In a letter to Karl Barth, Emil Brunner wrote the following concerning his struggle in faith (the original is in German, therefore the numerous brackets, etc.):
This is my experience: Either I will completely be at the center...: God lives, let God matter. But then I soon find that all I have in my hands are four letters [G-O-T-T]..., an abstract thought, with which I can neither understand nor master my life. I can say, Let God matter. But, in reality, what matters is not God but my thought that "God should matter."... Or, on the other hand, depressed from this experience, I... fall into the other extreme: "God should matter" [becomes] "The Good should matter," [faith mixed up with] a moral-cultural lifestyle, a system of ethics, that, up to a certain point, shines through one's life, but naturally (as little as "the law" in Paul) has no power...I've always had the feeling - and my moral experiences confirm it - that I have still not yet penetrated to God, that my faith has produced nothing.This quote was taken from the book "For the sake of the world" (see my library in the sidebar).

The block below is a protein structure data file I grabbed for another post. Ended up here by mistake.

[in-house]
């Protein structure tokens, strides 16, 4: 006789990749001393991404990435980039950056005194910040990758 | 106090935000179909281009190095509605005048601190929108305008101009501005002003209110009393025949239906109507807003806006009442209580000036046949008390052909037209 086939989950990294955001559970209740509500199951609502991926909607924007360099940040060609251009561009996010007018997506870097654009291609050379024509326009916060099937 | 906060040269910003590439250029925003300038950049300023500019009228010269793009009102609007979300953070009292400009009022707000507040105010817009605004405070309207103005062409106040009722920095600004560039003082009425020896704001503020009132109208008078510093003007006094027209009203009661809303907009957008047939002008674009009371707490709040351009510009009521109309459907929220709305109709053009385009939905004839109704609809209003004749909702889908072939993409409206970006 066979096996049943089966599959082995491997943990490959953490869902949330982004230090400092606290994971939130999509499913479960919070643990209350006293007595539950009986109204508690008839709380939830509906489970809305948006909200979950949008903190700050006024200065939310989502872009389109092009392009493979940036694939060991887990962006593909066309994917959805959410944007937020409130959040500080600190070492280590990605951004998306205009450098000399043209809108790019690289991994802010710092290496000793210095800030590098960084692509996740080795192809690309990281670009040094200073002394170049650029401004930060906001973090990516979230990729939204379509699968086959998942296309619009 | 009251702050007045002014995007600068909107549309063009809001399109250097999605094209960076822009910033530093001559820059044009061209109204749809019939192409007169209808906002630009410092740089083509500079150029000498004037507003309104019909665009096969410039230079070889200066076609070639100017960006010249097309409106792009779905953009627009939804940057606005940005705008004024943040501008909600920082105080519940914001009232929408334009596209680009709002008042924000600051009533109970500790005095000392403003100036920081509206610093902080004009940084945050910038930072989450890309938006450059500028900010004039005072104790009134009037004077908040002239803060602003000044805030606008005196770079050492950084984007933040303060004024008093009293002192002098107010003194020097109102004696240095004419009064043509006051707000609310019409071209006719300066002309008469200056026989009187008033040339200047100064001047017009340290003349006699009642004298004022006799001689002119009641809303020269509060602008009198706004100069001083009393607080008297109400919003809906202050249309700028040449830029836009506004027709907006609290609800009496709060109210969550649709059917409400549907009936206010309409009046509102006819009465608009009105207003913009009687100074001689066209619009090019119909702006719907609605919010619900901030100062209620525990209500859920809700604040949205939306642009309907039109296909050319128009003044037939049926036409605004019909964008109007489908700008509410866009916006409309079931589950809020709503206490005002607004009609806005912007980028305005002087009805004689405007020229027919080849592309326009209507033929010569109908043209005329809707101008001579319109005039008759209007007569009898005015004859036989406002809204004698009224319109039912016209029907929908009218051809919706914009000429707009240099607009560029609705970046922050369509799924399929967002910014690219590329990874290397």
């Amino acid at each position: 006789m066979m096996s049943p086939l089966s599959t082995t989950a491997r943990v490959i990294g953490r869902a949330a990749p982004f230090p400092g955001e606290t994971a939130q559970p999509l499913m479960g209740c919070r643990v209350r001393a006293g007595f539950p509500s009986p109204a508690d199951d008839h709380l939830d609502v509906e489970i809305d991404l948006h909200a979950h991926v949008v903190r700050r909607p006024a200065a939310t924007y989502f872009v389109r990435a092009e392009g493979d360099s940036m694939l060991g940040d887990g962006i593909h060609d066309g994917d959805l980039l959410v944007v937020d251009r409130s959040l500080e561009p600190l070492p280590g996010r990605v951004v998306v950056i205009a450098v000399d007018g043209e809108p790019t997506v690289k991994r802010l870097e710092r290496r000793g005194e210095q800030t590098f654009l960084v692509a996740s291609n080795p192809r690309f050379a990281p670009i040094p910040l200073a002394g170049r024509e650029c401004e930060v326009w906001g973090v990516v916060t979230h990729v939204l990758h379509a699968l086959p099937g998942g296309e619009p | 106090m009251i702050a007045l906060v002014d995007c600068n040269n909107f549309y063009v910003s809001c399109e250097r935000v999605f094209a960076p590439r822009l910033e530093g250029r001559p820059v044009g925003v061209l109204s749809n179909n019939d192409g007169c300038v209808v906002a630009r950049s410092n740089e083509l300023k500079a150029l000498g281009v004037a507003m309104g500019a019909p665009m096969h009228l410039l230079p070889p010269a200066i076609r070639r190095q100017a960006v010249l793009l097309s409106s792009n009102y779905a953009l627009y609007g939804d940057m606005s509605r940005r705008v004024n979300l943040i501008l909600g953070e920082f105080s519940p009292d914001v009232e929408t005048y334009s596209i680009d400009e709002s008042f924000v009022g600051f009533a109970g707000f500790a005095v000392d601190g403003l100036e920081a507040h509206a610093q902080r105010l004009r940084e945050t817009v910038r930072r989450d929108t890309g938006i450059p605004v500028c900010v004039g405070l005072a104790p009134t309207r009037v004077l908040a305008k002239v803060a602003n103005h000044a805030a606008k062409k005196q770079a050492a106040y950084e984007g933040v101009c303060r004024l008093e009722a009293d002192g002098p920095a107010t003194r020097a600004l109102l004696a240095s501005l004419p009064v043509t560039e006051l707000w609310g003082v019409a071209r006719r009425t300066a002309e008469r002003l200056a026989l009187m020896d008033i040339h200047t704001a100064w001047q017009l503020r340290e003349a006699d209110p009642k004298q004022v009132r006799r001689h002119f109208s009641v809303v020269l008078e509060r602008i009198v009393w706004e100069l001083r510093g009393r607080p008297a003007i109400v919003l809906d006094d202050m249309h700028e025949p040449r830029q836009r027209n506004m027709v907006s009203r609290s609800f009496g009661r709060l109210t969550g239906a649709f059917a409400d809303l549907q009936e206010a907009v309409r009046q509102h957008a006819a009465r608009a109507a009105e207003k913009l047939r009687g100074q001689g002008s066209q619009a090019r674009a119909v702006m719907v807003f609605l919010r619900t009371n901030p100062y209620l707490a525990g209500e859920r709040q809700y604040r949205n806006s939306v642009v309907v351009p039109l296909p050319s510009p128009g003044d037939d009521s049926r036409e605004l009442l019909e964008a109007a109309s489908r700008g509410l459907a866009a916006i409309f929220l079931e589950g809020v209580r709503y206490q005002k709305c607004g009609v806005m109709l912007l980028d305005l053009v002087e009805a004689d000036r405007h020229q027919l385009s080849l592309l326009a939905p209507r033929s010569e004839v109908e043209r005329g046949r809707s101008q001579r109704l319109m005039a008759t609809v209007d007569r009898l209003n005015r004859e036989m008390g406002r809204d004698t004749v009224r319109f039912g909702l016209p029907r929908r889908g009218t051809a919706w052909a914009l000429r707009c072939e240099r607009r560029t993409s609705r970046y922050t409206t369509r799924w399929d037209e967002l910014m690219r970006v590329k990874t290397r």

Barth later responded with the formulation "God is God and God is God". Food for deep thought.